I check the stats from time to time. To date 2,109 people have tapped into this blog site. That does not mean they follow my blogs religiously. That does not mean they found what they were looking for. But these stats are what encouraged me to take my blogs and expand them till they became chapters, till they grew into a small little book that you can tuck in your bag and read a whole chapter or two while waiting in the doctor’s office. Does this mean that 2,109 people will buy my book? I am not naive but I sure hope so. So my book is at the publishers…I will get an actual book to proof in two weeks or so and then I will have a date when it will be out on Amazon and Kindle. Thank you to all 2,109 people whoever your are, wherever you are, for encouraging me to go on this journey.
My toe still hurts but now I can see my floor and my furniture. My daughter helped me clean up the mess before she left with the grandkids. I am sorting out the piles of laundries and I have five days worth of mail to open and sort and shred and address. No one called “Grandma,” so we slept in. No one needs their diaper changed this morning (and hopefully we are twenty years away from that scenario for ourselves). No one is fighting over what tv program to watch. No one is asking for Cheerios and then for blueberries and toast and French toast and jam. No one is jumping up on the counter seats telling me they want to do art. No one is whining (except my husband and I can’t hear him). It is too quiet.
Wait. My daughter just called: Can the kids sleepover next weekend for three nights and four days? YES!!!!! OF COURSE!!! Does anyone have extra coupons to Michael’s? I am making a list of even more ambitious art projects to do.
My daughter decided to work extra this summer and she asked if she could come over with her kids so that we can watch them this whole week till mid afternoon. She wanted to make extra income and she did not want to spend her earnings on a babysitter. We were THRILLED! They get up in the morning and after breakfast, they jump up on the counter seats to do art. Then we take them to a playground that has water features or to the library or we put on the sprinklers in the backyard. The kids are engaged and love to do projects. The second we turn away, because we are trying to straighten up the mess, or do the dishes, or run the laundry, or just have a cup of coffee, the two year old is biting her brother or her brother is giving his sister a nuggie. She pinches him and he kicks her. She scratches him and he punches her. She takes whatever he is playing with and screams: “Mine, mine, mine.”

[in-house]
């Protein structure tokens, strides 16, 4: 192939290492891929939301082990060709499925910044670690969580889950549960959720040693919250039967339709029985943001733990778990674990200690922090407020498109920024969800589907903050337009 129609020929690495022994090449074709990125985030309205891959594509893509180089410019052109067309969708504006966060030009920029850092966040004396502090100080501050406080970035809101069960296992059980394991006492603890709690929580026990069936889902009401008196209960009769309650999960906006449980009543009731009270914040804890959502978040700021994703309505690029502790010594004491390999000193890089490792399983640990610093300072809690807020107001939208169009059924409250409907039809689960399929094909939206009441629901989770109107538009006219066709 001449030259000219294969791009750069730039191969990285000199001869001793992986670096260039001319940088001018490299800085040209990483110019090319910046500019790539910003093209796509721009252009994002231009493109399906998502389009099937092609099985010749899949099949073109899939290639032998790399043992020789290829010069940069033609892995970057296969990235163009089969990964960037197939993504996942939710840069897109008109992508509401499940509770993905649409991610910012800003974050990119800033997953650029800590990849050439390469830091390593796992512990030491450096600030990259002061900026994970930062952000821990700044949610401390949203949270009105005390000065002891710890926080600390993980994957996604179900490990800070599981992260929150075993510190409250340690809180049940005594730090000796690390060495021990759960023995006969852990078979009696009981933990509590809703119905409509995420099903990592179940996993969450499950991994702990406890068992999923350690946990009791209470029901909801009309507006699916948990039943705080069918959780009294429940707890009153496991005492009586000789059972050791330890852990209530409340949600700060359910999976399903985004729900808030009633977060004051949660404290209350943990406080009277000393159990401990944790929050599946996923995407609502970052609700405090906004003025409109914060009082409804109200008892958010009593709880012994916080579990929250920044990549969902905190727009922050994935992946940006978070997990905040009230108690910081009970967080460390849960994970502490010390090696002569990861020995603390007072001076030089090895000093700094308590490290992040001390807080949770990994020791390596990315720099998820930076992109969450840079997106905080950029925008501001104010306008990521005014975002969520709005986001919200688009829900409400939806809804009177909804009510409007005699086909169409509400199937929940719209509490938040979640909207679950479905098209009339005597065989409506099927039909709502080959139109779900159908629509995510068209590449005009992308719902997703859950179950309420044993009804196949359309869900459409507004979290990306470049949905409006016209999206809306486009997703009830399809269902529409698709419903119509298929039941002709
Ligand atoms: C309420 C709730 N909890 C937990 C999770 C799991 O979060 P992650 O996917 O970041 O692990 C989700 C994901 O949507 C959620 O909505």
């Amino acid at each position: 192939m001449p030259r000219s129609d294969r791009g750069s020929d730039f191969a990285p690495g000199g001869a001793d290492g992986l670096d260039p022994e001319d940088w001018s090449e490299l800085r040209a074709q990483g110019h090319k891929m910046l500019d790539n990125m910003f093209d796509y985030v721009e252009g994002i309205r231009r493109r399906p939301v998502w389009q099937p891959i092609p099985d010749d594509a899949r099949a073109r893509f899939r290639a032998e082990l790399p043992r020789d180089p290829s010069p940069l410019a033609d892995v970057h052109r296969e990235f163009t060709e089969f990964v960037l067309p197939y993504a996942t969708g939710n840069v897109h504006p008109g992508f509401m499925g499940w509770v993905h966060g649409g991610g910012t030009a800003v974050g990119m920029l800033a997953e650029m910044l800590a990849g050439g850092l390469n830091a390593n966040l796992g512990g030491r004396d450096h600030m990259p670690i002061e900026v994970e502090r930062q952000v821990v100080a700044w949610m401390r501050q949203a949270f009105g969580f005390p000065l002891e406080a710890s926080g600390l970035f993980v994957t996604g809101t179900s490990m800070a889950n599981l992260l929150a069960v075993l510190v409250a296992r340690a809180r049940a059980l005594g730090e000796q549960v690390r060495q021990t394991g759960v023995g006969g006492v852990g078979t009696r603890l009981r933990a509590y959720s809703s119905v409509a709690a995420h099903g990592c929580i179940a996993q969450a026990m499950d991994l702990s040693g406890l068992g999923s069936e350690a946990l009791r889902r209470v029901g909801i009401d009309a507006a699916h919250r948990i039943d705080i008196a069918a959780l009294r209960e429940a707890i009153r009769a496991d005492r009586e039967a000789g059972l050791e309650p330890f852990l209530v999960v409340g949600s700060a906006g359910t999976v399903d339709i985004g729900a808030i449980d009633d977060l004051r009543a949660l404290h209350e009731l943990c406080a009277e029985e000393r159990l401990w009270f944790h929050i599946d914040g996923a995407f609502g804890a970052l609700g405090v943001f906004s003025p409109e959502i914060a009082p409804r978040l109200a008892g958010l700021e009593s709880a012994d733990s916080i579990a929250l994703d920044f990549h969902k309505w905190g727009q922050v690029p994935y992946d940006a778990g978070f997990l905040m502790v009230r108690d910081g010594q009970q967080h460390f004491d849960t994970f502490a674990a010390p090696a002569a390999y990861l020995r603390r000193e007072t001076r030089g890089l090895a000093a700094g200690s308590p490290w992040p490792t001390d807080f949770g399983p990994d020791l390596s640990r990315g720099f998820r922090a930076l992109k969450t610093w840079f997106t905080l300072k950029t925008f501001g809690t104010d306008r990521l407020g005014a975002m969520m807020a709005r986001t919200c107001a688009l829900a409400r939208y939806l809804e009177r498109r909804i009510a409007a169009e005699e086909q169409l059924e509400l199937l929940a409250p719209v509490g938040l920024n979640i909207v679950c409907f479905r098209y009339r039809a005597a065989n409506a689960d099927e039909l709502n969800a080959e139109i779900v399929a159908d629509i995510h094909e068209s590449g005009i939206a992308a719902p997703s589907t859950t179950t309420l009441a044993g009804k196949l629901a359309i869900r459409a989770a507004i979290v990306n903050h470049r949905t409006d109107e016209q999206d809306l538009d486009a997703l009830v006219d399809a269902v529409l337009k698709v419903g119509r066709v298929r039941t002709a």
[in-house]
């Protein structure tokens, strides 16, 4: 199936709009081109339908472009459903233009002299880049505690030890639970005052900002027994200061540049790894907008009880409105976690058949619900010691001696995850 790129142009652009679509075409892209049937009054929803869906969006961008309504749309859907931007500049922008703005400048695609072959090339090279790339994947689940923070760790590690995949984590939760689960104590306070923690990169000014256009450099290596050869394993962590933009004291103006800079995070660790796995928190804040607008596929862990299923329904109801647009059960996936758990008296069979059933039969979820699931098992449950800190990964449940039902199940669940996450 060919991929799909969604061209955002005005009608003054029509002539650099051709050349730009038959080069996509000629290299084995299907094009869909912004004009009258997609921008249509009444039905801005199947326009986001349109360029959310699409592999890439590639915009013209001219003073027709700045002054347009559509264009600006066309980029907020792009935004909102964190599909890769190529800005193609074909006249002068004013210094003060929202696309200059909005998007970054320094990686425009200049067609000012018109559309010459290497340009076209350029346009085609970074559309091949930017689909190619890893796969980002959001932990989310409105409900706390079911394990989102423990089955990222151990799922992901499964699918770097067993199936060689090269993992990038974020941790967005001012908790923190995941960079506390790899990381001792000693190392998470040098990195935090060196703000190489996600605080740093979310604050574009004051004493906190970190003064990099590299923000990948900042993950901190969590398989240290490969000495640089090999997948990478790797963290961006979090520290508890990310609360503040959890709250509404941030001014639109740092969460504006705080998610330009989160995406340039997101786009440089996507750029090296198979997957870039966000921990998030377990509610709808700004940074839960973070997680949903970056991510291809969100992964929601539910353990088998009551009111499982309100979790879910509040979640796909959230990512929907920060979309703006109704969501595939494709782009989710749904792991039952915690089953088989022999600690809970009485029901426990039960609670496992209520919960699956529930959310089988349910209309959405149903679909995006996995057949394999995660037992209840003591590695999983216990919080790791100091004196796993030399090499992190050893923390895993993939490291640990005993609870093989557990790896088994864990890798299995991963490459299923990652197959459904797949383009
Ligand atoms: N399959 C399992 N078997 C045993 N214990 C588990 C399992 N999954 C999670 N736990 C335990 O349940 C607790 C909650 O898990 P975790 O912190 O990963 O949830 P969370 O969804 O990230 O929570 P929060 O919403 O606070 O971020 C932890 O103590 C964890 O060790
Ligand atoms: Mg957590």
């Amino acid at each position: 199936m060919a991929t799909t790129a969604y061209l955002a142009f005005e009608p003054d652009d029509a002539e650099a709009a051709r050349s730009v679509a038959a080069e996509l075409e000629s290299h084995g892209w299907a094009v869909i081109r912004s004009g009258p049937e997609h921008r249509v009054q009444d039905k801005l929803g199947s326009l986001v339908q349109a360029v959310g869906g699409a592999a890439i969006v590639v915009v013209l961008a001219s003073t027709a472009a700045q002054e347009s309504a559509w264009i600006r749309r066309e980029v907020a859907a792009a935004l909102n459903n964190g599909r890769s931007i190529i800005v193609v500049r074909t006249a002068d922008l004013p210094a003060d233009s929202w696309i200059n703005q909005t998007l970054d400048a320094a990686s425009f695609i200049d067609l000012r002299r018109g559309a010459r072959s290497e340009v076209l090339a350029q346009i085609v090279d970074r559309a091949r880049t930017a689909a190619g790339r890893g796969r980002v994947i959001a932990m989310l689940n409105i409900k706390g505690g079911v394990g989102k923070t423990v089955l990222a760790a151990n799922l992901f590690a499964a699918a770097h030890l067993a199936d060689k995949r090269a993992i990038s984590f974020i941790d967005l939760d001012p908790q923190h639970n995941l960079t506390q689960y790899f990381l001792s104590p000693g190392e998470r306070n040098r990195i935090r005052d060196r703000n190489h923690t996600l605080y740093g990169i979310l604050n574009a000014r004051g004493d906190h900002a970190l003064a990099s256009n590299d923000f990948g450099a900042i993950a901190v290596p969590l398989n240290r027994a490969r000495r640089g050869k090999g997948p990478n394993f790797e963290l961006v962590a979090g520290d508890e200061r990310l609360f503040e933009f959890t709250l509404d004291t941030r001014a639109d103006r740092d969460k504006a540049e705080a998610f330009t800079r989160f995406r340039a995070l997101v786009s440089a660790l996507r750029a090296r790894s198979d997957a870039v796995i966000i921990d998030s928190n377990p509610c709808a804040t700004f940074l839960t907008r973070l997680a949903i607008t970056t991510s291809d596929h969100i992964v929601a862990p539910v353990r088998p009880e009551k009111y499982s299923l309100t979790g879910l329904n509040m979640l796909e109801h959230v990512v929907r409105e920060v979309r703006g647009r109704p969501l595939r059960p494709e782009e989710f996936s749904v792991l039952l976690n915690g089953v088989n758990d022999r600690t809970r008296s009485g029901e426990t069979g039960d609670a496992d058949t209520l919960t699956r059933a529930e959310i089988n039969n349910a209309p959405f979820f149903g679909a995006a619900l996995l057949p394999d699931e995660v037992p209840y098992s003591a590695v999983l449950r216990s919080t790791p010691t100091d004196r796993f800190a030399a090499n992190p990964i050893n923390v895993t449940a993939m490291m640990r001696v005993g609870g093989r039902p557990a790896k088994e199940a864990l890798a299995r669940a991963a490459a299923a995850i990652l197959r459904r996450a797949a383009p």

We have a small house so it is “cozy, cozy.” But we cannot see the floors because all the kid stuff is out. I managed to break a toe when I banged into my own trunk which I forgot was in a new spot so that the kids would have more room to play. I do not remember the last time I showered and I cannot remember if I took my blood pressure med today.
The second they leave, I will miss them. And the second my daughter calls to ask me if they can sleep over, I will say “YES” so loudly, you will probably hear me.
There is just something about grandkids…
We have a 40 year old man child who, fortunately, for all of us, does not live with us or near us. He is an “artiste,” a musician with an “artiste” attitude. He has two children, is divorced, and lives with his mother. He makes fun of the 40 year olds who look “old.” He would rather work without benefits of any sort and travel all over to play gigs at all hours of the day and night. He thinks money is not important. However, art is. He does not want to compromise his soul but evidently, he does not mind compromising his future, his children’s future, and his mother’s money. What is it about starving artists that both attracts and repels us? And can’t you have an artist without an attitude?
I left NYC years ago to raise my daughter in the suburbs. I thought a backyard and some more space would be better than the chaotic rush- rush of the city. My adult daughter has settled in the city, chose to live in a 2 bedroom coop with two kids – a boy and a girl, and is sending my grandson to one of the most crowded public school in NYC. There are over 1,100 students in the elementary school. She has managed to find a community of friends, near a playground and park, and is staying put. And all these years, I held out in the suburbs hoping she would settle near us but secretly longing to be back in the city myself. I want to be able to walk to a Starbucks, hop a train, and go to Broadway. And yet, here I am, stuck in the burbs because I cannot afford the city. My daughter is stuck in the city because she cannot afford a decent home in the suburbs. Can anyone explain this?
In my book, RAGING AGAINST AGING, I wrote about the artist Bonnard who was caught touching up his own painting in the Louvre. He was escorted out by security guards, his paints and brushes in hand. I cannot believe that I am still finding mistakes – fewer and less glaring – but mistakes, nonetheless. I had my piece edited by the author Sherry Suib Cohen, by two friends, my brother-in-law, and twice by my daughter. I myself have edited my 140 page book at least 12 times. A close friend, who was a professional book editor her entire life, edited it yet again and made 1,055 comments. I accepted 98% of her suggestions. And yet, I am still finding mistakes. I left out a space after a period. I forgot to add the “s” for a plural. I used the past perfect instead of the simple past.
I don’t remember finding obvious mistakes in any of the books I read as a child. And I read MANY, MANY books. But just two weeks ago, CNN had a headline that read”WEEK Earnings…”
So, exactly when will my book be ready for publication?
Source: I turned my blog into a book!